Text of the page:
"I had the feeling that I was trapped": a bedside qualitative study of cognitive and affective attitudes towards noninvasive ventilation in patients with acute respiratory failure

Marina Iosifian, Matthieu Schmidt, Amélie Hurbault, Julien Mayaux, Christian Delafosse, Marina Mishenko, Nathalie Nion, Alexandre Demoule, Thomas Similowski

Research output: Contribution to journalArticlepeer-review

18 Citations (Scopus)
6 Downloads (Pure)

Abstract

Background

Noninvasive ventilation (NIV) is the application of mechanical ventilation through a mask. It is used to treat certain forms of acute respiratory failure in intensive care units (ICU). NIV has clinical benefits but can be anxiogenic for the patients. This study aimed at describing cognitive and affective attitudes toward NIV among patients experiencing NIV for the first time in the context of an ICU stay.

Methods

Semi-structured interviews were conducted in 10 patients during their ICU stay and soon after their first NIV experience. None of the patients had ever received NIV previously. Evaluative assertion analysis and thematic analysis were used to investigate cognitive and affective attitudes toward NIV before, during, and after the first NIV experience, as well as patient attitudes toward caregivers and relatives.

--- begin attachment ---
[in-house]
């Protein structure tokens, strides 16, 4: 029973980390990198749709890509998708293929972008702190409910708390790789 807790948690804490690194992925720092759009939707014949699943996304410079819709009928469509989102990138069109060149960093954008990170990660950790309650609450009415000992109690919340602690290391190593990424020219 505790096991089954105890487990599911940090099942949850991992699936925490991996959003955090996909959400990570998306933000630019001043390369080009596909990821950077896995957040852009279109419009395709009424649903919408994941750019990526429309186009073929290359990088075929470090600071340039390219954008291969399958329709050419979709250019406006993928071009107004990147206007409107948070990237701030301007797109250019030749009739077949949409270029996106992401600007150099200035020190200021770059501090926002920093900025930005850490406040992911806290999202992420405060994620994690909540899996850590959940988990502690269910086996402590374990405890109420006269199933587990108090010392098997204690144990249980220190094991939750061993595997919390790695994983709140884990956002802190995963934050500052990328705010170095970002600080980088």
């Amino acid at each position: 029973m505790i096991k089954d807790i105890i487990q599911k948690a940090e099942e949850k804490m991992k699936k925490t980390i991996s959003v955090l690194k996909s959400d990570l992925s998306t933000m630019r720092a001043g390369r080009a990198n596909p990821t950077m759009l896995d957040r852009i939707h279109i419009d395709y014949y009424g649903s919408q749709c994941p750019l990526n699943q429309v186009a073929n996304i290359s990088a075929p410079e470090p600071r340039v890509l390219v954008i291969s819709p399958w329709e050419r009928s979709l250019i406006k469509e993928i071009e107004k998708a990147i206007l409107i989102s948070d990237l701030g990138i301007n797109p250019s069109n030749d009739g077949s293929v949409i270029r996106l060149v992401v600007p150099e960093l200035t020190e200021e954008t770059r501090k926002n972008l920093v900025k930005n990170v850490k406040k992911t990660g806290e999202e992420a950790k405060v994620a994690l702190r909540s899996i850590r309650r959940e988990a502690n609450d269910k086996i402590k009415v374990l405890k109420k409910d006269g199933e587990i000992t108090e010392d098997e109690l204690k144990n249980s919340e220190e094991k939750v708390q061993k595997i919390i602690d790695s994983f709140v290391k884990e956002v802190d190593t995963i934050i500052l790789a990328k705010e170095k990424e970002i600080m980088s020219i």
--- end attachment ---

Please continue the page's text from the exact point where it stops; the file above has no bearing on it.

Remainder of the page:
Results

Before their first NIV session, the cognitive attitudes of the patients were generally positive. They became less so and more ambiguous during and after NIV, as the patients discovered the actual barriers associated with NIV. Affective attitudes during NIV were more negative than affective attitudes before and after NIV, with reports of dyspnea, anxiety, fear, claustrophobic feelings, and reactivation of past traumatic experiences. The patients had more positive attitudes toward the presence of a caregiver during NIV, compared to the presence of a family member.

Conclusion

This study corroborates the possibly negative—or even traumatic—nature of the NIV experience, with emphasis on the role of affective attitudes. This is a rationale for evaluating the impact of NIV-targeted psychological interventions in ICU patients with acute respiratory failure.

Original languageEnglish
Article number134
Number of pages10
JournalAnnals of Intensive Care
Volume9
DOIs
Publication statusPublished - 2 Dec 2019

Keywords

  • Noninvasive ventilation (NIV)
  • Qualitative research
  • Cognitive attitudes
  • Affective attitudes
  • Dyspnea

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